A report on the BBC Today programme this morning argues that the “Facebook generation needs better IT skills” and that UK schools should be providing courses in programming at GCSE. The report bemoaned the fact that so called Information and Communications Technology (ICT) GCSEs did little more than teach students how to use Microsoft Office programmes such as Word and Excel and did not prepare students for a career in IT. The backers of this report were companies like Google and Microsoft.This raises an interesting question of who should be funding such education in these austere times. Is it the role of schools to provide quite specific skills like programming or should they be providing the basics of literacy and numeracy as well as the more fundamental skills of creativity, communication and collaboration and leave the specifics to the industries that need them? Here are some of the issues related to this:
- Skills like computer programming are continuously evolving and changing. What is taught at 14 – 16 today (the age of GCSE students in the UK) will almost certainly be out of date when these students hit the work force at 21+.
- The computer industry, just like manufacturing before it, long ago sent out the message to students that programming skills (in Western economies at least) were commoditised and better performed by the low-cost economies of the BRIC nations (and now, presumably, the CEVITS).
- To most people computers are just tools. Like cars, washing machines and mobile phones they don’t need to know how they work, just how to use them effectively.
- Why stop at computer programming GCSE? Why not teach the basics of plumbing, car mechanics, cookery and hairdressing, all of which are in great demand still and needed by their respective industries.
- Public education (which essentially did not exist before the 19th century, certainly not for the masses) came about to meet the needs of industrialism and as such demanded skills in left-brained, logical thinking skills rather than right brained, creative skills (see Sir Ken Robinson’s TED talk on why schools kill creativity). As a result we have a system that rewards the former rather than the latter (as in “there’s no point in studying painting or music, you’ll never get a job in that”).
In an ideal world we would all be given the opportunities to learn and apply whatever skills we wanted (both at school and throughout life) and have that learning funded by the tax payer on the basis it benefits society as a whole. Unfortunately we don’t live in that ideal world and in fact are probably moving further from it than ever.
Back in the real world therefore industry must surely fund the acquiring of those skills. Unfortunately in many companies education is the first thing to be cut when times are hard. The opposite should be the case. One of the best things I ever did was to spend five weeks (yes that’s weeks not days), funded entirely by IBM, learning object-oriented programming and design. Whilst five weeks may seem like a long time for a course I know this has paid for itself many, many times over by the work I have been able to do for IBM in the 15 years since attending that course. Further, I suspect that five weeks intensive learning was easily equivalent to at least a years worth of learning in an educational establishment.
Of course such skills are more vital to companies like Google, Microsoft and IBM than ever before. Steve Denning in an article called Why Big Companies Die in Forbes this month quotes from an article by Peggy Noonan in the Wall Street Journal (called A Caveman Won’t Beat a Salesman). Denning uses a theory from Steve Jobs that big companies fail when salesmen and accountants are put in charge of and who don’t know anything about the product or service the company make or how it works. Denning says:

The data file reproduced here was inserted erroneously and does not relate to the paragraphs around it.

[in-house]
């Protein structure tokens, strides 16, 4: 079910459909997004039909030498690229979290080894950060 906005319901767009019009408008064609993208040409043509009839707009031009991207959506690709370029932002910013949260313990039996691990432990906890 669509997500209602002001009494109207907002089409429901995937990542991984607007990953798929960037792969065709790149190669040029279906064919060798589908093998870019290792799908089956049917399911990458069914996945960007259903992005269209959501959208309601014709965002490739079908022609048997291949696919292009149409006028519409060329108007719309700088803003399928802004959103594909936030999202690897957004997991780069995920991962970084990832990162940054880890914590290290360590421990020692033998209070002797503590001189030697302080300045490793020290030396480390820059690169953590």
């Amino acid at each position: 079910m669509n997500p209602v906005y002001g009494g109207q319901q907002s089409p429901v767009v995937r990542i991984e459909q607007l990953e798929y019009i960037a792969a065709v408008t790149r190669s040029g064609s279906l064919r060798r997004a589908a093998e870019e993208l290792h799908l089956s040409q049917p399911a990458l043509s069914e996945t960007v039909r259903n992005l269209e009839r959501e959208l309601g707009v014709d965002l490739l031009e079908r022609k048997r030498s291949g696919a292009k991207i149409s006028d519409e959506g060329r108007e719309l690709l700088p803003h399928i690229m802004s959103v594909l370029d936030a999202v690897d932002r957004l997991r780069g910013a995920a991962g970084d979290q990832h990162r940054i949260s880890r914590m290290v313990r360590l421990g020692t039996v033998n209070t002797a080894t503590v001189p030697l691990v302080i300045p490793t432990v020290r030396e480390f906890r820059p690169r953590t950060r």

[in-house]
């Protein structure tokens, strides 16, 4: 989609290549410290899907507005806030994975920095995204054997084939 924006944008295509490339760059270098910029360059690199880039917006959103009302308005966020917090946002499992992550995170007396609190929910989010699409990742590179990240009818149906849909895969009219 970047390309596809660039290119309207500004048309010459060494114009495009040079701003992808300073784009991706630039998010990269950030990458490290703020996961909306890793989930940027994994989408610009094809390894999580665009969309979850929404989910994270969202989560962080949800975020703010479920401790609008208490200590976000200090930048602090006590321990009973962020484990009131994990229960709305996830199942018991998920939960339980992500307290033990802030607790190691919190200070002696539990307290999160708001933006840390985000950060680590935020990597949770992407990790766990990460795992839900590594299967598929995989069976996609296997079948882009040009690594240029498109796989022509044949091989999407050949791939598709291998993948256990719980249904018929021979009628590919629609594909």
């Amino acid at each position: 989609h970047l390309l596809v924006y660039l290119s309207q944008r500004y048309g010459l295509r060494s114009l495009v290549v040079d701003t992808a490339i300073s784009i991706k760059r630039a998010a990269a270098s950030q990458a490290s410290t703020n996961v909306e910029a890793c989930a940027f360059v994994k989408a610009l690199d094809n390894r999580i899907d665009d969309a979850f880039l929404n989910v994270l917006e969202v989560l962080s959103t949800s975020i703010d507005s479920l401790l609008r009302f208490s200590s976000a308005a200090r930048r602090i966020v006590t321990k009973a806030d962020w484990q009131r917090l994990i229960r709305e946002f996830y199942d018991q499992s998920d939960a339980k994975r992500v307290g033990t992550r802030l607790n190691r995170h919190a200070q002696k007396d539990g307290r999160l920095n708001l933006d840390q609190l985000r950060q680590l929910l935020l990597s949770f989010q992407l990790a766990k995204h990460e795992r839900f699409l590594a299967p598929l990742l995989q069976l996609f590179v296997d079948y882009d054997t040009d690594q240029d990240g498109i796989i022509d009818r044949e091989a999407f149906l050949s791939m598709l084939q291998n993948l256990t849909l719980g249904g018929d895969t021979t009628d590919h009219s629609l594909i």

The activities of these people [salesmen and accountants] further dispirit the creators, the product engineers and designers, and also crimp the firm’s ability to add value to its customers. But because the accountants appear to be adding to the firm’s short-term profitability, as a class they are also celebrated and well-rewarded, even as their activities systematically kill the firm’s future.
Steve Jobs showed that there was another way. Namely, to keep playing the offense and focus totally on adding value for customers by creating new and innovative new products. By doing that you can make more money than the companies that are milking their cash cows and focused on making money rather than products.
Companies like Google and Microsoft (and IBM and Apple) need people fully trained in the three C’s (creativity, communication and creativity) who can then apply these to whatever task is most relevant to the companies bottom line. It’s the role of those companies, not government, to train people in the specifics.
Interestingly Seymour Papert (who co-invented the Logo programming language) used programming as a tool to improve the way that children think and solve problems. Papert used Piaget‘s work of cognitive development (that showed how children learn) and used Logo as a way of improving their creativity.
Finally, to see how students themselves view all this see the article by Nikhil Goyal’s (a 16-year-old junior at Syosset High School in New York) who states: “for the 21st century American economy, all economic value will derive from entrepreneurship and innovation. Low-cost manufacturing will essentially be wiped out of this country and shipped to China, India, and other nations” and goes on to propose that
“we institute a 21st century model of education, rooted in 21st century learning skills and creativity, imagination, discovery, and project-based learning”. Powerful stuff for one so young, there may yet be hope for us.